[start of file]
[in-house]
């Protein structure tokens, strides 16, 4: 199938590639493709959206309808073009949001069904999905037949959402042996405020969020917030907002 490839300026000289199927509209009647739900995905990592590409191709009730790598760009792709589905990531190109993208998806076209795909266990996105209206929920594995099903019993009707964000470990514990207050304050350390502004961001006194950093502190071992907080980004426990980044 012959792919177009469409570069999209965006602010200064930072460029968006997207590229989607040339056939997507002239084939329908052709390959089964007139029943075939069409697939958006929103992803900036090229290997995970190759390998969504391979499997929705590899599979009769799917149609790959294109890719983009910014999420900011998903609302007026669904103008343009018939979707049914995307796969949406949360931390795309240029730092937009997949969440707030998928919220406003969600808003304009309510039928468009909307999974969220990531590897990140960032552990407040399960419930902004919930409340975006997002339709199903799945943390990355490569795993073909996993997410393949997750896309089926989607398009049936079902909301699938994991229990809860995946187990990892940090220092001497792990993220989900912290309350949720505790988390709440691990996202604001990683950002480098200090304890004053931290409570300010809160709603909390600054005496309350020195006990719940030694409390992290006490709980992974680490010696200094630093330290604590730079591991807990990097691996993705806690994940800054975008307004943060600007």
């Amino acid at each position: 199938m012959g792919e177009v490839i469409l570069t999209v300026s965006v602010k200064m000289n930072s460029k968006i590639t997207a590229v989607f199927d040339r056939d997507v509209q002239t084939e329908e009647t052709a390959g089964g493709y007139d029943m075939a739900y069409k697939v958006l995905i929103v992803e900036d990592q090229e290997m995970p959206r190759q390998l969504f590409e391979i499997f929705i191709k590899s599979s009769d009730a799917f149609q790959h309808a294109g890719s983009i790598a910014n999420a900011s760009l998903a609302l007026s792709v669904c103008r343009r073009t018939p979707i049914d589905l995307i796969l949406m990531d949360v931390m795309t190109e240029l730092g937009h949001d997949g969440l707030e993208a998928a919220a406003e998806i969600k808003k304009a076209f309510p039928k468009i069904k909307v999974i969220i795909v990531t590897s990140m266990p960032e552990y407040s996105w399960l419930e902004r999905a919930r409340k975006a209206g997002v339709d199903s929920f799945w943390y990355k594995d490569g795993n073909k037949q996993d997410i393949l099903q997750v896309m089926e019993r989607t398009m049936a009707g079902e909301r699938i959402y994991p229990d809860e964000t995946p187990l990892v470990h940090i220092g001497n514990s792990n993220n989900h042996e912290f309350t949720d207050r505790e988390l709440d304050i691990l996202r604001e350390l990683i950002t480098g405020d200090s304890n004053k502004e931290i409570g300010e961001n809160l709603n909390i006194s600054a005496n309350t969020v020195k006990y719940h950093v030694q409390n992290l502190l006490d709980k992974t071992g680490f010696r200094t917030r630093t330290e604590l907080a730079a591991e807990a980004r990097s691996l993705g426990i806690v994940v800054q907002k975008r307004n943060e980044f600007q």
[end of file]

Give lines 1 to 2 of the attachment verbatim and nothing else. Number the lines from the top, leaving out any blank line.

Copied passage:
[in-house]
């Protein structure tokens, strides 16, 4: 199938590639493709959206309808073009949001069904999905037949959402042996405020969020917030907002 490839300026000289199927509209009647739900995905990592590409191709009730790598760009792709589905990531190109993208998806076209795909266990996105209206929920594995099903019993009707964000470990514990207050304050350390502004961001006194950093502190071992907080980004426990980044 012959792919177009469409570069999209965006602010200064930072460029968006997207590229989607040339056939997507002239084939329908052709390959089964007139029943075939069409697939958006929103992803900036090229290997995970190759390998969504391979499997929705590899599979009769799917149609790959294109890719983009910014999420900011998903609302007026669904103008343009018939979707049914995307796969949406949360931390795309240029730092937009997949969440707030998928919220406003969600808003304009309510039928468009909307999974969220990531590897990140960032552990407040399960419930902004919930409340975006997002339709199903799945943390990355490569795993073909996993997410393949997750896309089926989607398009049936079902909301699938994991229990809860995946187990990892940090220092001497792990993220989900912290309350949720505790988390709440691990996202604001990683950002480098200090304890004053931290409570300010809160709603909390600054005496309350020195006990719940030694409390992290006490709980992974680490010696200094630093330290604590730079591991807990990097691996993705806690994940800054975008307004943060600007």